Since 2005, the effort to create incentives for reducing emissions from deforestation and forest degradation (REDD) has gained prominence as a way to reduce global greenhouse gas (GHG) emissions. In 2010, the UN climate conference in Cancun established an incentive mechanism for REDD+ (including conservation, sustainable management and enhancement of forest carbon stocks), and opened the door for countries to generate emission reduction credits from forest carbon in the future.
Climate legislation contemplated in the United States has promoted REDD+ as a cost-effective option for GHG mitigation and a source of revenue for countries wishing to pursue sustainable development strategies and conserve forests.
Prior research shows large volumes of REDD+ offsets could be generated at reasonable prices based on the biophysical potential of the forest sector. However, feasible potential of REDD+ credits may be much lower given the political, technical, and institutional obstacles to generate and deliver these offsets. In the RFF Issue Brief "The Feasible Supply of RED Credits: Less than Predicted by Technical Models," authors Erin Myers Madeira, Michael J. Coren, and Charlotte Streck conclude that actual deliveries of credits from REDD+ may be less than 50 percent of the technical supply.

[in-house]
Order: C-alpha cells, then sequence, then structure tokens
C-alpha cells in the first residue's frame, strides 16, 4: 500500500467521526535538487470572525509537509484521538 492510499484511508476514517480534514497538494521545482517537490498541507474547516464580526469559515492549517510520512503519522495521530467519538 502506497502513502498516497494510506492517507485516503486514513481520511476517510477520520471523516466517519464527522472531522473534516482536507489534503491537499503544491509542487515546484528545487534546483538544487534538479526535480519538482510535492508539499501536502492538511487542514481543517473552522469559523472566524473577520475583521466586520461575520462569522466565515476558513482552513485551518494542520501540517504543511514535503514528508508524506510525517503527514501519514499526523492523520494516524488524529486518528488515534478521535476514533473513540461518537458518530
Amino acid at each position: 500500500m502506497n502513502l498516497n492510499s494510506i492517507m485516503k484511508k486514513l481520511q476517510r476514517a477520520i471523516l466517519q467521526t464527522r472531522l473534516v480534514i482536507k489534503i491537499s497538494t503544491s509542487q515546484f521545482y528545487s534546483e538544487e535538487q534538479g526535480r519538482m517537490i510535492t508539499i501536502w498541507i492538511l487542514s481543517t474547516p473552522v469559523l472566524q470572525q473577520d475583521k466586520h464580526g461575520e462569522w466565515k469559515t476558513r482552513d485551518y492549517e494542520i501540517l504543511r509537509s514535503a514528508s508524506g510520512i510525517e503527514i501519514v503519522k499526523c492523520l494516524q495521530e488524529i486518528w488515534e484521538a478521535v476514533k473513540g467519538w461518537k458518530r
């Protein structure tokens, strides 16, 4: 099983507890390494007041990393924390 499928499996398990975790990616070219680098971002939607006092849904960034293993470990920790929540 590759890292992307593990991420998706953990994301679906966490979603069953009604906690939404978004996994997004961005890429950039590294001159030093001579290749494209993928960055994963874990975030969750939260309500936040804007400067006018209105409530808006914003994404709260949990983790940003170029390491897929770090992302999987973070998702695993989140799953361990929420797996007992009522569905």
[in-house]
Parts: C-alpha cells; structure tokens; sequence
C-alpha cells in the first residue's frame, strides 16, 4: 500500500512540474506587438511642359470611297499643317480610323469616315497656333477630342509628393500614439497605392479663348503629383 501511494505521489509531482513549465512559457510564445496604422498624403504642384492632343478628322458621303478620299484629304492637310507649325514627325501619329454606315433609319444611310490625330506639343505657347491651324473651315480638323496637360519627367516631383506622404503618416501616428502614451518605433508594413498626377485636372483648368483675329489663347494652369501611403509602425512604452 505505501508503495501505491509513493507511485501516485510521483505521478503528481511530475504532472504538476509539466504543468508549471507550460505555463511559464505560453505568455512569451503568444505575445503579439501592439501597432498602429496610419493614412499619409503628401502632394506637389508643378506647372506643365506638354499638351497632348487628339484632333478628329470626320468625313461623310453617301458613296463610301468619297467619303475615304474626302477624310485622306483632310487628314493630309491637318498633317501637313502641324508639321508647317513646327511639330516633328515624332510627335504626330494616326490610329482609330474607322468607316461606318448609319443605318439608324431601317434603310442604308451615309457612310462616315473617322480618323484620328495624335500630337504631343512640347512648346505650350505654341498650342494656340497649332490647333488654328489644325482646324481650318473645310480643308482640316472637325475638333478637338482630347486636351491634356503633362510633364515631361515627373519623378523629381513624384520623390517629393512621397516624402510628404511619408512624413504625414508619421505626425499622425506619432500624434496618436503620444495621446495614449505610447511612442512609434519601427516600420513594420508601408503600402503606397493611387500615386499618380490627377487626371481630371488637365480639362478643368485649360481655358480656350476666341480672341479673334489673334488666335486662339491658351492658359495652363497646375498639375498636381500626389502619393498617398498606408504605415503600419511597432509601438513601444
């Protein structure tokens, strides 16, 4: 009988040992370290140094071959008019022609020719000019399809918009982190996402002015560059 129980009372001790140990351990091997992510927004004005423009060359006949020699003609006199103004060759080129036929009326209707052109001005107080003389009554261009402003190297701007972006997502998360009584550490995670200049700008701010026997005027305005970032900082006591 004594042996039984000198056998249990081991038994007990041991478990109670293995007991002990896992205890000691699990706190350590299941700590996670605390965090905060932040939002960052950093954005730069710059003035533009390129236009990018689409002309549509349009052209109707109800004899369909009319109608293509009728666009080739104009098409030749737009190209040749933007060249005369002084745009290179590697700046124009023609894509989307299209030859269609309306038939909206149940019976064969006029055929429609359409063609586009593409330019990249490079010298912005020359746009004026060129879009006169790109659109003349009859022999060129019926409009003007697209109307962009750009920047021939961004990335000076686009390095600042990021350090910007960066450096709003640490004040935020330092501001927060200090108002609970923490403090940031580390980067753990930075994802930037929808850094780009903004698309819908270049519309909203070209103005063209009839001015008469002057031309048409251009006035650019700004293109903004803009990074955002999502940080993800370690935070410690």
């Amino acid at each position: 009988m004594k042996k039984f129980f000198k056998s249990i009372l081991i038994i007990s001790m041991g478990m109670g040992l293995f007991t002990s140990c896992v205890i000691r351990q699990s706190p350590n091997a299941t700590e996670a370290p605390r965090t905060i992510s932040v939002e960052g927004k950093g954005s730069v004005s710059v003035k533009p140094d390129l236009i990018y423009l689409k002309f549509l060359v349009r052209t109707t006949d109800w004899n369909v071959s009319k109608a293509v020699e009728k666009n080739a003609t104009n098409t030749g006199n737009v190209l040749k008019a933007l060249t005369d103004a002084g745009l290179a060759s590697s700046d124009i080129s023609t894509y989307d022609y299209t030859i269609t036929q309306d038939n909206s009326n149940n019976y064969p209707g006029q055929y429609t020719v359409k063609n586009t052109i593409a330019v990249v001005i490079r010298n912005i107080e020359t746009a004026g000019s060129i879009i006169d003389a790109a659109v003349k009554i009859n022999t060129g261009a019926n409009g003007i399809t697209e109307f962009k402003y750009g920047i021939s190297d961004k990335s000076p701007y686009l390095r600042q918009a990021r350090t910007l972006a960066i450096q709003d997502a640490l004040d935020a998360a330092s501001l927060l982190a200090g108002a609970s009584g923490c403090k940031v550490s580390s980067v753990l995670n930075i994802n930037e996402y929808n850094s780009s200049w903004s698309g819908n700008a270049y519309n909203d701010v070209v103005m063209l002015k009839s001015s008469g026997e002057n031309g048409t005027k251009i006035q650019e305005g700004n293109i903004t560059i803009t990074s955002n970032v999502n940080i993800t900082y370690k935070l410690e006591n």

According to the authors, the feasible REDD+ credit supply could range from 35 percent below technical supply at $10 per ton to 40 percent lower at $20 per ton based on data from RFF and Climate Advisers' Forest Carbon Index. Furthermore, without support from developed countries to help foster local governance and capacity-building to implement REDD+ projects in Brazil, Indonesia and other major developing forest nations, estimates could be even lower than those described in the report.